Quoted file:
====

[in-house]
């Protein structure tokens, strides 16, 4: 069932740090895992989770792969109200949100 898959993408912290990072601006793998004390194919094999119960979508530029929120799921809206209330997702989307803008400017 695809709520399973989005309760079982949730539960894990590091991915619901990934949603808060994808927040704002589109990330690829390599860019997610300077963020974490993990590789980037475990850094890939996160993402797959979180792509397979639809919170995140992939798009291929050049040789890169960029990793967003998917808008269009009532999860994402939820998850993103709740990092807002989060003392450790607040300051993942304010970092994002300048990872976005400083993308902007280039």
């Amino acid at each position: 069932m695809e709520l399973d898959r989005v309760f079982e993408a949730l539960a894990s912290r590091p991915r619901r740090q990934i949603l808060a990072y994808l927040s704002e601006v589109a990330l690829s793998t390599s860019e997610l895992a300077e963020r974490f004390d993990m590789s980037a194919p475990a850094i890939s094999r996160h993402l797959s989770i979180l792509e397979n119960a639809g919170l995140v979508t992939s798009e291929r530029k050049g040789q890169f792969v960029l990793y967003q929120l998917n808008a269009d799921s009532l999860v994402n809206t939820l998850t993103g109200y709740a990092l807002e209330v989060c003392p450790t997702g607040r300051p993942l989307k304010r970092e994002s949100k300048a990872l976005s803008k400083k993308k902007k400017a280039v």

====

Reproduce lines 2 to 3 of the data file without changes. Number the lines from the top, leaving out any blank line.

């Protein structure tokens, strides 16, 4: 069932740090895992989770792969109200949100 898959993408912290990072601006793998004390194919094999119960979508530029929120799921809206209330997702989307803008400017 695809709520399973989005309760079982949730539960894990590091991915619901990934949603808060994808927040704002589109990330690829390599860019997610300077963020974490993990590789980037475990850094890939996160993402797959979180792509397979639809919170995140992939798009291929050049040789890169960029990793967003998917808008269009009532999860994402939820998850993103709740990092807002989060003392450790607040300051993942304010970092994002300048990872976005400083993308902007280039």
């Amino acid at each position: 069932m695809e709520l399973d898959r989005v309760f079982e993408a949730l539960a894990s912290r590091p991915r619901r740090q990934i949603l808060a990072y994808l927040s704002e601006v589109a990330l690829s793998t390599s860019e997610l895992a300077e963020r974490f004390d993990m590789s980037a194919p475990a850094i890939s094999r996160h993402l797959s989770i979180l792509e397979n119960a639809g919170l995140v979508t992939s798009e291929r530029k050049g040789q890169f792969v960029l990793y967003q929120l998917n808008a269009d799921s009532l999860v994402n809206t939820l998850t993103g109200y709740a990092l807002e209330v989060c003392p450790t997702g607040r300051p993942l989307k304010r970092e994002s949100k300048a990872l976005s803008k400083k993308k902007k400017a280039v």